Letter from Gail Morris: Western Monarch Fall 2021 Report #7
Note: Observations highlighted in this report are from October 9–October 17. To explore more recent observations, check out “The Leading Edge” section of the news update and explore our maps.
Dear Western Monarch Friends,
Excitement is in the air as monarch numbers grow at the California overwintering sites! Monarchs in Arizona, California and New Mexico continue to increase as they hurry on their way. Many observers report the largest numbers of monarchs seen in the last few years, an exciting grand finale giving renewed hope of an increased overwintering population.
Western Monarch Sightings:
Here is a sample of sightings reported this week as monarchs near the end of their journey.
Susan in Prescott, Arizona, saw five monarchs sweep through on October 9. “We have been fortunate enough this year to have at least a month long travel path thru the property. I counted 5 on this bush but they seem to be everywhere! So exciting.”
Exciting numbers of monarchs also appeared in Glenwood, New Mexico near the Western border of the state. Duke reported 60 monarchs on October 11 as a peak migration event. “On a hike on Mineral Creek, Catron County, NM, we saw at least 50, maybe more, adult Monarchs feeding on the rabbitbush and other flowers. They were mixed in with more Queens, but there were tons of Monarchs, up and down the canyon. Very cool to see.”
Cynthia in Stockton, California, spotted a single monarch on October 16. “This beauty was feeding in my backyard butterfly garden for a good hour. My last sighting was 2 years ago. Favored my cosmos and zinnias. I took a million pictures because sightings are so rare. He was pestered from time to time by my more common Gulf Frittilaries. Also, I kept a few praying mantis at bay. Finally, it seemed he had fed enough and was suddenly gone. So happy to be able to report this to you!”
Further South in Oxnard, California, Patricia reported four monarchs on the same day. “Four Monarchs came w/ the strong northeast winds. One female started laying eggs. Hopefully there will be more today.”
Angela found one monarch on October 17. “Laying in the sun in the wet grass. 0900 sunny day near Goodyear AZ.”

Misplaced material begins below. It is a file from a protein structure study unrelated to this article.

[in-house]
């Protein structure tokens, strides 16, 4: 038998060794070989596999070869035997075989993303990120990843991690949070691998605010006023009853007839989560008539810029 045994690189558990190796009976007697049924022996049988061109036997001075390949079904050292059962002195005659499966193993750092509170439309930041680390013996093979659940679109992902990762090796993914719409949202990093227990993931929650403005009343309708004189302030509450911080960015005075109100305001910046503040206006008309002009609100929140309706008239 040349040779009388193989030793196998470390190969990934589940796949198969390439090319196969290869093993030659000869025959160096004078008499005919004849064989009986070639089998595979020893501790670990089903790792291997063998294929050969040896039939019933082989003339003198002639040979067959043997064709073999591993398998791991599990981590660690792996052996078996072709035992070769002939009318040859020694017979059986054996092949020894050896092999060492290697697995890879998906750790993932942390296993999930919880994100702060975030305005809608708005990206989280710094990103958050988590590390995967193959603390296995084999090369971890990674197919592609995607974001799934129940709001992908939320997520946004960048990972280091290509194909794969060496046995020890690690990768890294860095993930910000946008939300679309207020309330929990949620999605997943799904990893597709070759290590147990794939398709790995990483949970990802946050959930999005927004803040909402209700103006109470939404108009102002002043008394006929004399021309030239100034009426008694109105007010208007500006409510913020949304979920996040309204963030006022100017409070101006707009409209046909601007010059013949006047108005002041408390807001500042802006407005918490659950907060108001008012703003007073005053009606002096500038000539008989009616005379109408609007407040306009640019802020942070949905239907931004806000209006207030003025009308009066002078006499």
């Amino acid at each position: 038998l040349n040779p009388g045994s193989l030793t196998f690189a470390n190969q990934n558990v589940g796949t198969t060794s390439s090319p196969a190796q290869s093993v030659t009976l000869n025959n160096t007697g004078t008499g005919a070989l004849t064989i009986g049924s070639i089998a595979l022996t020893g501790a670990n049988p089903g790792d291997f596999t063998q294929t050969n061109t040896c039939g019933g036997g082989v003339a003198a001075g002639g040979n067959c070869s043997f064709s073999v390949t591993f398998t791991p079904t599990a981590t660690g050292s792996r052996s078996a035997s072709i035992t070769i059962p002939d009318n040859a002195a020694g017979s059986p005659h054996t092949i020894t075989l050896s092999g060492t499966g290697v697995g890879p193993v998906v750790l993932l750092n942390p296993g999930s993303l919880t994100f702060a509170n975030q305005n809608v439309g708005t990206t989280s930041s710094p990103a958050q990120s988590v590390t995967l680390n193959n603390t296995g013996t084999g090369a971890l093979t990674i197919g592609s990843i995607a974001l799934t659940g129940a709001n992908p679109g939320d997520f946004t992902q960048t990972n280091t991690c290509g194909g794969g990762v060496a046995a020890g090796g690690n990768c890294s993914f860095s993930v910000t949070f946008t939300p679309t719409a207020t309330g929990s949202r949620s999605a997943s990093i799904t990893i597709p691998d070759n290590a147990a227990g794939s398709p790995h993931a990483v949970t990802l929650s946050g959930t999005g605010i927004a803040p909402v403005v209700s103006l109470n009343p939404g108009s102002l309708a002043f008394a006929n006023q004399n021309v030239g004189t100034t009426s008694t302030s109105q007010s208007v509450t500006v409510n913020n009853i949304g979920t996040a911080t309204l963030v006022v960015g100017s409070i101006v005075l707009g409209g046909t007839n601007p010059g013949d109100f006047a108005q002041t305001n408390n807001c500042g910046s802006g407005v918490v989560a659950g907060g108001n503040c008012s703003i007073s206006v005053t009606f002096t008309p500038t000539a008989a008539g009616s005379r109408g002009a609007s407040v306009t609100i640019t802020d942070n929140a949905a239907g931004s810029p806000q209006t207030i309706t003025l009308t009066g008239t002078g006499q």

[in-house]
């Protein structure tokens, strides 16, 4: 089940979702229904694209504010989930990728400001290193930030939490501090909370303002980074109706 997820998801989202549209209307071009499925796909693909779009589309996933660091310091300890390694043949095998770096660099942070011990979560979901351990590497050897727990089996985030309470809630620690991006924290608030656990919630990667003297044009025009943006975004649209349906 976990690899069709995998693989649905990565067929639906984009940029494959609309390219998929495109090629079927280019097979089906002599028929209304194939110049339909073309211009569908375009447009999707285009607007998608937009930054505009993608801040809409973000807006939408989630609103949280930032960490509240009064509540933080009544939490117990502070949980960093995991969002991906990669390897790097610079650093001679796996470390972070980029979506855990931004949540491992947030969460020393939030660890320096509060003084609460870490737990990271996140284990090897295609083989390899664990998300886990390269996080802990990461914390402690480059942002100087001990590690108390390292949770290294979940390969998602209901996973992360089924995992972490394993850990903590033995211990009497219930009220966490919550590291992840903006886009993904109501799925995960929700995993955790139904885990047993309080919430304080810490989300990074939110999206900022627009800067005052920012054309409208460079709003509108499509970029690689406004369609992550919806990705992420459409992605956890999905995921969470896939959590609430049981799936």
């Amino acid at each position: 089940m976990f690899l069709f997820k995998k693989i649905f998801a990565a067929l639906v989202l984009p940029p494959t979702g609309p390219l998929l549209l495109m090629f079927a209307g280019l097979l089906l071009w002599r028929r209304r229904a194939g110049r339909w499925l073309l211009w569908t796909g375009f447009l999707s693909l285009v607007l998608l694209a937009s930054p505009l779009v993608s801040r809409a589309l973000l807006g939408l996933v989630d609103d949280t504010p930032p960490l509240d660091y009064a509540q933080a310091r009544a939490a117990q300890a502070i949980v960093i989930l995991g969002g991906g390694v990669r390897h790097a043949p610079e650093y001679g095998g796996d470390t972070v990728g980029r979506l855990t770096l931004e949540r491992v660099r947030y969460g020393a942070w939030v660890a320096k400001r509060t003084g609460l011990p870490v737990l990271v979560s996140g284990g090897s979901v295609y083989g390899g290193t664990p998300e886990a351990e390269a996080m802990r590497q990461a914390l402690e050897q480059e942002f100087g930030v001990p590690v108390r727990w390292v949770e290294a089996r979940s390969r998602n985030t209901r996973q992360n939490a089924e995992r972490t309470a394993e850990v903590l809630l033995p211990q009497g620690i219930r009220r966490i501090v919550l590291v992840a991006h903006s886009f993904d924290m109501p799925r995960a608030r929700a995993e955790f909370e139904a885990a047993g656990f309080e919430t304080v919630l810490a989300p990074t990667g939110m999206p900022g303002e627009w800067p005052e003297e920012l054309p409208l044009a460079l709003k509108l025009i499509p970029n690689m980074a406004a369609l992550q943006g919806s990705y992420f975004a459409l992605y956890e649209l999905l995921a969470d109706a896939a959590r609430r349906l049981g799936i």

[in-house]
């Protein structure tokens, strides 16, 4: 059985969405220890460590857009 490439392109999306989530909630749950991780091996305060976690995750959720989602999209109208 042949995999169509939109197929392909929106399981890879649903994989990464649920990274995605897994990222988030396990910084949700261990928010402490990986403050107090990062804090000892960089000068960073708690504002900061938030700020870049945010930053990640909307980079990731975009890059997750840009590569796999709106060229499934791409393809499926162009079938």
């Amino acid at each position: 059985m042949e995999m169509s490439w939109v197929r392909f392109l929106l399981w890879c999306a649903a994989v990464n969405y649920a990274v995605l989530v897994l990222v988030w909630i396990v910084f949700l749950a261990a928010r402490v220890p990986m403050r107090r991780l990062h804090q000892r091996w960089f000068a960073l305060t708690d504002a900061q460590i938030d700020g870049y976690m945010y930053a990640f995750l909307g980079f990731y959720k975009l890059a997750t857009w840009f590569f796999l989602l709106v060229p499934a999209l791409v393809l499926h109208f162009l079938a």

Be sure to look at the explosion of new sightings on the Journey North Maps.
Monarch Numbers On the Rise in California!
Robert Pacelli is reporting good news at Pacific Grove. The count on Thursday morning grew. “Pacific Grove‘s monarch count this Morning revealed 2,593 monarchs in the ‘sanctuary’” Meanwhile an observer in Carmel noted a change. “The clusters here yesterday morning are not here this afternoon. And few flyers compared to bunches from 9 to 3. Maybe on their way to PG (Pacific Grove)?” Monarch movement is common this time of year as they first arrive. Stay tuned as new reports reveal more information.
Monarchs continue to arrive in good numbers this year at the California overwintering sites. While still small in comparison to much earlier years, counts are over five times higher than last year’s Thanksgiving Count and there are still more monarchs on the way. The Xerces Society reports, “On October 16th, 2021, over 1,300 monarchs were counted at the Pacific Grove overwintering site; this site did not have a single monarch butterfly during last year’s count. Pismo State Beach Monarch Butterfly Grove and an adjacent site tallied roughly 8,000 monarchs on October 20th, 2021; last year, these sites hosted less than 300 butterflies.
“Additional smaller estimates and observations from volunteers and the public have started to pour in from the Bay Area, Santa Cruz, Monterey, Big Sur, Ventura, Los Angeles and elsewhere, with numbers ranging from a few to dozens to hundreds, of monarchs. Altogether, there appear to be over 10,000 monarchs easily accounted for at the overwintering sites.”
More Monarchs Still on their Way
On our final night along the Colorado River, we watched monarchs fly in from the river in the late afternoon to find a night roost in nearby trees. Video here.
As morning dawned, we took one last walk to the water’s edge. There we found three shrubs in bloom, two Baja Fairydusters and one Mexican Bird of Paradise, and now covered with butterflies. We were delighted to see monarchs (and queens) slowly fly in from nearby trees to nectar and bask in the morning sun. Video here.
After refueling, they launched to the sky veering south along the Colorado River rather than West across the river to California. Where is their winter destination? Will we have tagged monarch recoveries perhaps in the Baja peninsula in Mexico from these southern flying monarchs or will they turn west and maybe be seen in California? Only time will tell!
Report your sightings!
When you are out for a walk keep a camera in hand to document any monarchs you see or that fly by. Include as much information as possible such as what the monarch was doing, feeding on, or any noteworthy find. Thank you for your support. Your contribution of data increases the understanding about monarchs.
Gail Morris is the Coordinator of the Southwest Monarch Study (www.swmonarchs.org), a Monarch Watch Conservation Specialist, and the Vice President of the Monarch Butterfly Fund and the Central Arizona Butterfly Association. The Western Monarch Population News is based on comments provided to Gail Morris. We hope to increase the number of sightings and therefore photos and comments entered into the Journey North. We rely on the volunteers who communicate regularly with Gail and who agree to participate in our effort to increase awareness of the population of western Monarchs. You can reach her at firstname.lastname@example.org.